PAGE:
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European Energy Security and Russia: are we focussing on the right issues?. Professor Jonathan Stern Director of Gas Research Oxford Institute for Energy Studies Society for International Development Amsterdam, April 28, 2008. OIES* Natural Gas Research Programme.
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Professor Jonathan Stern
Director of Gas Research
Oxford Institute for Energy Studies
Society for International Development
Amsterdam, April 28, 2008
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Gas-OPEC: a distraction from important issues of Russian gas supply to Europe, Jonathan Stern
The Potential Contribution of Natural Gas to Sustainable Development in South Eastern Europe, Aleksandar Kovacevic
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Ukraine’s Gas Sector, Simon Pirani
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These issues periodically debated over the past 40 years, especially in relation to Russia
Can Europe obtain adequate oil and gas supplies in the 2010s and at what price?
Europe needs to prioritise problems and solutions
18% of imports and 8% of demand in 2006
35% of imports and 32% of demand in 2006
18% of demand in 2006
27% of “Europe 34” demand in 2006
Gazprom’s response to unreliable transit through Ukraine and Belarus is diversification of pipeline routes
Can Baltic opposition halt – or only delay – development?
Bulgaria-Serbia-Italy route is established
a northern route – Nord Stream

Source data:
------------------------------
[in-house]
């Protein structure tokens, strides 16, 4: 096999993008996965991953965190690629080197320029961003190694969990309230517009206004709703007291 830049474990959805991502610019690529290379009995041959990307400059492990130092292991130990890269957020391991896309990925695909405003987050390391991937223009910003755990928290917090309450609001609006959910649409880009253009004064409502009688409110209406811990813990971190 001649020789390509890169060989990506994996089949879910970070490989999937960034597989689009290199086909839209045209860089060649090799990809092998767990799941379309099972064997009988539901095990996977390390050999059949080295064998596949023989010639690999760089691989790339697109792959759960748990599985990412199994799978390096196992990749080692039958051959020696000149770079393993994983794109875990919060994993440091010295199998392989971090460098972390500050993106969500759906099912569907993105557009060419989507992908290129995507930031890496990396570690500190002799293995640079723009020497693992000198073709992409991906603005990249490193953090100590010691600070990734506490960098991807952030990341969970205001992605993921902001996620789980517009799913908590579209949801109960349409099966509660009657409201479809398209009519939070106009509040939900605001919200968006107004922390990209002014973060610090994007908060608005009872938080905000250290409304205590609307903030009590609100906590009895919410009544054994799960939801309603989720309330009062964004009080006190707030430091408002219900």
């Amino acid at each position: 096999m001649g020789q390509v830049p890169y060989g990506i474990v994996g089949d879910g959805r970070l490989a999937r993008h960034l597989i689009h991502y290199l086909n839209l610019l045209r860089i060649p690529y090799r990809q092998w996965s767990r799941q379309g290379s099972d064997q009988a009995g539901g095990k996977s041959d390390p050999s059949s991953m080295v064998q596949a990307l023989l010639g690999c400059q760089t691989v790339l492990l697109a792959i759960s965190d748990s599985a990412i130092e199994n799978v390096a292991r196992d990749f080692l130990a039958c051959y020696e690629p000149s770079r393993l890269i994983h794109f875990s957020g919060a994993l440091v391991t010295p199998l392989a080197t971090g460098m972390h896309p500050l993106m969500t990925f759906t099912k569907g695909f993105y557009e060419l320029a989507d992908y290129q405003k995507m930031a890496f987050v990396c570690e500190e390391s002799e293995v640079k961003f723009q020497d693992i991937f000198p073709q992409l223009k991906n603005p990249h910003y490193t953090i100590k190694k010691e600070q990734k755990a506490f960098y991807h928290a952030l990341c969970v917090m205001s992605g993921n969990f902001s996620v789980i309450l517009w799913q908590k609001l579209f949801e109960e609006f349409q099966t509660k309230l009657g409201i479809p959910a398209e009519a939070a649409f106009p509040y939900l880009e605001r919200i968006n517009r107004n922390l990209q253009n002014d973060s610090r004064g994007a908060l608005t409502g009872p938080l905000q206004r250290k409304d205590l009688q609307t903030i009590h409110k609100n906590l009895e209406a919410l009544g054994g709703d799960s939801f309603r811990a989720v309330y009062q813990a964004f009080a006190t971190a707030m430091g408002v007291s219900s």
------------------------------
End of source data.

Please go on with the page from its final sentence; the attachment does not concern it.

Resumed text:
a central route – Ukraine/Belarus
a southern route – Blue Stream/South Stream
Gazprom be able to “arbitrage” between the routes, the power of individual transit countries will be much reduced; security will be improved; but still needs an international transit regime
Can Russia compete in Atlantic Basin LNG? Not easily, quickly or very profitably
No Russian pipeline gas before the late 2010s
This is likely to mean no new long term contracts for Europe; Russian gas supplies will be limited to 180-200 Bcm/year
Future gas “security” is about motivations of, and relationships with, Europe’s suppliers
A key part of the “4th Corridor” to Europe
Diversity does not always = security
The “great gas game” in Central Asia is between Russia and China; Europe (and the US) are possible future players
New regas capacity increasingly competes with North America and Asia for LNG
These issues are much more important than the (real or imagined) threat of a Gas-OPEC
The key question facing European gas markets is: from where will substantial additional gas post-2015 and especially post-2020 be available?
At present the answer looks like: not from Russia or many other current major suppliers
CONCLUSION: Europe faces longer term gas supply uncertainty
WITHOUT SUBSTANTIAL INCREMENTAL GAS SUPPLIES, MOST COUNTRIES WILL NEED TO RETAIN/DEVELOP COAL WITH DISASTROUS CONSEQUENCES FOR CARBON TARGETS; THE BEST HOPE FOR CARBON REDUCTION BEFORE 2020 IS A RENEWABLES/GAS COMBINATION
ISSUES RECEIVING A LOT OF FOCUS:
ISSUES NEEDING MORE FOCUS: